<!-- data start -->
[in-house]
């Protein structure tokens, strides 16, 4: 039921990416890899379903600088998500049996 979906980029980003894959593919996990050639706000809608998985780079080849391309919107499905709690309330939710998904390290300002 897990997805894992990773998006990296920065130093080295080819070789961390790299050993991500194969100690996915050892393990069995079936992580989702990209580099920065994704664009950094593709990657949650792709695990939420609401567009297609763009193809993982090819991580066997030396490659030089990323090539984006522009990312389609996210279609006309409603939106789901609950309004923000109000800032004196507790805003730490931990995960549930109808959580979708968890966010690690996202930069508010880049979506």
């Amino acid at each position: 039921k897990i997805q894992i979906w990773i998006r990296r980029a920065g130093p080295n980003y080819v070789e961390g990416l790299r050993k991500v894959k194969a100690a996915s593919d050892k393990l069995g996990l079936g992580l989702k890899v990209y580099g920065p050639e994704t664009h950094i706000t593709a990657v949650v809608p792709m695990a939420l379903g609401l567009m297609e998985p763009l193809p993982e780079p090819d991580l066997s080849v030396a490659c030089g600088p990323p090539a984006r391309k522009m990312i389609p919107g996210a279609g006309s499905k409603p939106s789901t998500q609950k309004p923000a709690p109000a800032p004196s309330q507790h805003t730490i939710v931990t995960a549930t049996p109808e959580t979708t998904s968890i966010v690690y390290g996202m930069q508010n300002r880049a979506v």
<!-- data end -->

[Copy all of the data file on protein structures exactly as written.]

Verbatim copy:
[in-house]
């Protein structure tokens, strides 16, 4: 039921990416890899379903600088998500049996 979906980029980003894959593919996990050639706000809608998985780079080849391309919107499905709690309330939710998904390290300002 897990997805894992990773998006990296920065130093080295080819070789961390790299050993991500194969100690996915050892393990069995079936992580989702990209580099920065994704664009950094593709990657949650792709695990939420609401567009297609763009193809993982090819991580066997030396490659030089990323090539984006522009990312389609996210279609006309409603939106789901609950309004923000109000800032004196507790805003730490931990995960549930109808959580979708968890966010690690996202930069508010880049979506």
């Amino acid at each position: 039921k897990i997805q894992i979906w990773i998006r990296r980029a920065g130093p080295n980003y080819v070789e961390g990416l790299r050993k991500v894959k194969a100690a996915s593919d050892k393990l069995g996990l079936g992580l989702k890899v990209y580099g920065p050639e994704t664009h950094i706000t593709a990657v949650v809608p792709m695990a939420l379903g609401l567009m297609e998985p763009l193809p993982e780079p090819d991580l066997s080849v030396a490659c030089g600088p990323p090539a984006r391309k522009m990312i389609p919107g996210a279609g006309s499905k409603p939106s789901t998500q609950k309004p923000a709690p109000a800032p004196s309330q507790h805003t730490i939710v931990t995960a549930t049996p109808e959580t979708t998904s968890i966010v690690y390290g996202m930069q508010n300002r880049a979506v």